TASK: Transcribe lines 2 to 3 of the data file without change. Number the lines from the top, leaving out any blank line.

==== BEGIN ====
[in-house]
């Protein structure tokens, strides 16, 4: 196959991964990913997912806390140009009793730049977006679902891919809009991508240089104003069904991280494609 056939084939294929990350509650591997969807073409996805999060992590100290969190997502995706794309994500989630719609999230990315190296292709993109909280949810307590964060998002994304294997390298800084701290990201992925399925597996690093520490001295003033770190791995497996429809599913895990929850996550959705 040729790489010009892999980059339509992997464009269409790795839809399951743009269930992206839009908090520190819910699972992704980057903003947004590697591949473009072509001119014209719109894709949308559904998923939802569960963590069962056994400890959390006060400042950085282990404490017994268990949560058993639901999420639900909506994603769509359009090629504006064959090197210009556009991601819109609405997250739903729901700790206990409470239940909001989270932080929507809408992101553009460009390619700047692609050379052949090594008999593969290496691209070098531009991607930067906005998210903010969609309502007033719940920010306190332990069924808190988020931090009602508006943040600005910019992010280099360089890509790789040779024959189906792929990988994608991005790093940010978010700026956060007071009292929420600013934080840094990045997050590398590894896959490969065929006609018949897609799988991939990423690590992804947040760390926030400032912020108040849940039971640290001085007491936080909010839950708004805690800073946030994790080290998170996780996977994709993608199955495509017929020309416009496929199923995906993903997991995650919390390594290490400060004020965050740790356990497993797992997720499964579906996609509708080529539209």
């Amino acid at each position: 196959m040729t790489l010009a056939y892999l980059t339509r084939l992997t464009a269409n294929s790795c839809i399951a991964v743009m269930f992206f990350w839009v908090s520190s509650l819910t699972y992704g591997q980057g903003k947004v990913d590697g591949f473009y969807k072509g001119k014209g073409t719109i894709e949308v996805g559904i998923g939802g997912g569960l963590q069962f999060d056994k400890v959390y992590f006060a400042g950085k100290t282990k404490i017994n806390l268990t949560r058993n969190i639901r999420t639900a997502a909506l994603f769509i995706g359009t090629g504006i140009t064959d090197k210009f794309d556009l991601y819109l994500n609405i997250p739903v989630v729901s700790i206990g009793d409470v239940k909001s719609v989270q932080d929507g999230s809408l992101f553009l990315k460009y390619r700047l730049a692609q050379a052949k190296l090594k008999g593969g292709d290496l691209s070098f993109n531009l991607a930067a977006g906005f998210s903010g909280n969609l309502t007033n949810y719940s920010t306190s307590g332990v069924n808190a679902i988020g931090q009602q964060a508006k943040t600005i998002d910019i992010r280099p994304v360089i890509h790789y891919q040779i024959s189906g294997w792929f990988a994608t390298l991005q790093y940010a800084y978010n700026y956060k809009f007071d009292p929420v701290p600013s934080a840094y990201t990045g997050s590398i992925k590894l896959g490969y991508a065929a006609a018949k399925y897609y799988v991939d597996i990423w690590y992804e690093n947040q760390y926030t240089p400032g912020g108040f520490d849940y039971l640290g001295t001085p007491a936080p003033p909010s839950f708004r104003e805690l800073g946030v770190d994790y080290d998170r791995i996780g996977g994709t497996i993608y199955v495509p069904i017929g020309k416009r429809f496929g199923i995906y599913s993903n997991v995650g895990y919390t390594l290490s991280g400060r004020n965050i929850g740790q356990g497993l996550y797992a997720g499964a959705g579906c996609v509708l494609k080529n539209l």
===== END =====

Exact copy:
């Protein structure tokens, strides 16, 4: 196959991964990913997912806390140009009793730049977006679902891919809009991508240089104003069904991280494609 056939084939294929990350509650591997969807073409996805999060992590100290969190997502995706794309994500989630719609999230990315190296292709993109909280949810307590964060998002994304294997390298800084701290990201992925399925597996690093520490001295003033770190791995497996429809599913895990929850996550959705 040729790489010009892999980059339509992997464009269409790795839809399951743009269930992206839009908090520190819910699972992704980057903003947004590697591949473009072509001119014209719109894709949308559904998923939802569960963590069962056994400890959390006060400042950085282990404490017994268990949560058993639901999420639900909506994603769509359009090629504006064959090197210009556009991601819109609405997250739903729901700790206990409470239940909001989270932080929507809408992101553009460009390619700047692609050379052949090594008999593969290496691209070098531009991607930067906005998210903010969609309502007033719940920010306190332990069924808190988020931090009602508006943040600005910019992010280099360089890509790789040779024959189906792929990988994608991005790093940010978010700026956060007071009292929420600013934080840094990045997050590398590894896959490969065929006609018949897609799988991939990423690590992804947040760390926030400032912020108040849940039971640290001085007491936080909010839950708004805690800073946030994790080290998170996780996977994709993608199955495509017929020309416009496929199923995906993903997991995650919390390594290490400060004020965050740790356990497993797992997720499964579906996609509708080529539209």
């Amino acid at each position: 196959m040729t790489l010009a056939y892999l980059t339509r084939l992997t464009a269409n294929s790795c839809i399951a991964v743009m269930f992206f990350w839009v908090s520190s509650l819910t699972y992704g591997q980057g903003k947004v990913d590697g591949f473009y969807k072509g001119k014209g073409t719109i894709e949308v996805g559904i998923g939802g997912g569960l963590q069962f999060d056994k400890v959390y992590f006060a400042g950085k100290t282990k404490i017994n806390l268990t949560r058993n969190i639901r999420t639900a997502a909506l994603f769509i995706g359009t090629g504006i140009t064959d090197k210009f794309d556009l991601y819109l994500n609405i997250p739903v989630v729901s700790i206990g009793d409470v239940k909001s719609v989270q932080d929507g999230s809408l992101f553009l990315k460009y390619r700047l730049a692609q050379a052949k190296l090594k008999g593969g292709d290496l691209s070098f993109n531009l991607a930067a977006g906005f998210s903010g909280n969609l309502t007033n949810y719940s920010t306190s307590g332990v069924n808190a679902i988020g931090q009602q964060a508006k943040t600005i998002d910019i992010r280099p994304v360089i890509h790789y891919q040779i024959s189906g294997w792929f990988a994608t390298l991005q790093y940010a800084y978010n700026y956060k809009f007071d009292p929420v701290p600013s934080a840094y990201t990045g997050s590398i992925k590894l896959g490969y991508a065929a006609a018949k399925y897609y799988v991939d597996i990423w690590y992804e690093n947040q760390y926030t240089p400032g912020g108040f520490d849940y039971l640290g001295t001085p007491a936080p003033p909010s839950f708004r104003e805690l800073g946030v770190d994790y080290d998170r791995i996780g996977g994709t497996i993608y199955v495509p069904i017929g020309k416009r429809f496929g199923i995906y599913s993903n997991v995650g895990y919390t390594l290490s991280g400060r004020n965050i929850g740790q356990g497993l996550y797992a997720g499964a959705g579906c996609v509708l494609k080529n539209l």